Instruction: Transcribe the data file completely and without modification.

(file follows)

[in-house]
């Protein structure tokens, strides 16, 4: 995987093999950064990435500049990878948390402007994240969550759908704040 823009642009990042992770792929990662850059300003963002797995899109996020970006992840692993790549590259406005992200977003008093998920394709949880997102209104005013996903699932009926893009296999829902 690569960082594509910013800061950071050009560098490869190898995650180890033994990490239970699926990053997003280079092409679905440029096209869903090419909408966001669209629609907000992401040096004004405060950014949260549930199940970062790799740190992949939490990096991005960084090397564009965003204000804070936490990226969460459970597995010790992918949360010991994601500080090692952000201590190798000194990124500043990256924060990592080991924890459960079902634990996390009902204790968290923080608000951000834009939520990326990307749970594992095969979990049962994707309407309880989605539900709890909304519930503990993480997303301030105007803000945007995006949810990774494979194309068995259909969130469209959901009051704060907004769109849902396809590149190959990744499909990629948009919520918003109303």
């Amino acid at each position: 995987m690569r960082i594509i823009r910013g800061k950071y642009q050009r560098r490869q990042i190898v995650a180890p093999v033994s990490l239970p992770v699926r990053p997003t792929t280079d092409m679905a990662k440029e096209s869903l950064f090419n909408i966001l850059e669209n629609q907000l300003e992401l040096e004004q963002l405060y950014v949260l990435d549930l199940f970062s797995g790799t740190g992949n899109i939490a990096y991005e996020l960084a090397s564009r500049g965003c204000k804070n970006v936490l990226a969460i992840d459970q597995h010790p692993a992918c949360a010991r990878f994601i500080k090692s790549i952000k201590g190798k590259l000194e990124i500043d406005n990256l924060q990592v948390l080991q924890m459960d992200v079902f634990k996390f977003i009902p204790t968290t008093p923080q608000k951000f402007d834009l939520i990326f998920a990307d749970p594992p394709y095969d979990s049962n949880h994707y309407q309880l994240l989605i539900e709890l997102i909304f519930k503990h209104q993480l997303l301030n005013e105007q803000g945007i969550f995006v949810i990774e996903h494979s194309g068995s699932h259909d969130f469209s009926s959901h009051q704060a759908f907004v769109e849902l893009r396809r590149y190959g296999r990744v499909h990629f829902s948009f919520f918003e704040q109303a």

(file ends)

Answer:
[in-house]
């Protein structure tokens, strides 16, 4: 995987093999950064990435500049990878948390402007994240969550759908704040 823009642009990042992770792929990662850059300003963002797995899109996020970006992840692993790549590259406005992200977003008093998920394709949880997102209104005013996903699932009926893009296999829902 690569960082594509910013800061950071050009560098490869190898995650180890033994990490239970699926990053997003280079092409679905440029096209869903090419909408966001669209629609907000992401040096004004405060950014949260549930199940970062790799740190992949939490990096991005960084090397564009965003204000804070936490990226969460459970597995010790992918949360010991994601500080090692952000201590190798000194990124500043990256924060990592080991924890459960079902634990996390009902204790968290923080608000951000834009939520990326990307749970594992095969979990049962994707309407309880989605539900709890909304519930503990993480997303301030105007803000945007995006949810990774494979194309068995259909969130469209959901009051704060907004769109849902396809590149190959990744499909990629948009919520918003109303």
């Amino acid at each position: 995987m690569r960082i594509i823009r910013g800061k950071y642009q050009r560098r490869q990042i190898v995650a180890p093999v033994s990490l239970p992770v699926r990053p997003t792929t280079d092409m679905a990662k440029e096209s869903l950064f090419n909408i966001l850059e669209n629609q907000l300003e992401l040096e004004q963002l405060y950014v949260l990435d549930l199940f970062s797995g790799t740190g992949n899109i939490a990096y991005e996020l960084a090397s564009r500049g965003c204000k804070n970006v936490l990226a969460i992840d459970q597995h010790p692993a992918c949360a010991r990878f994601i500080k090692s790549i952000k201590g190798k590259l000194e990124i500043d406005n990256l924060q990592v948390l080991q924890m459960d992200v079902f634990k996390f977003i009902p204790t968290t008093p923080q608000k951000f402007d834009l939520i990326f998920a990307d749970p594992p394709y095969d979990s049962n949880h994707y309407q309880l994240l989605i539900e709890l997102i909304f519930k503990h209104q993480l997303l301030n005013e105007q803000g945007i969550f995006v949810i990774e996903h494979s194309g068995s699932h259909d969130f469209s009926s959901h009051q704060a759908f907004v769109e849902l893009r396809r590149y190959g296999r990744v499909h990629f829902s948009f919520f918003e704040q109303a």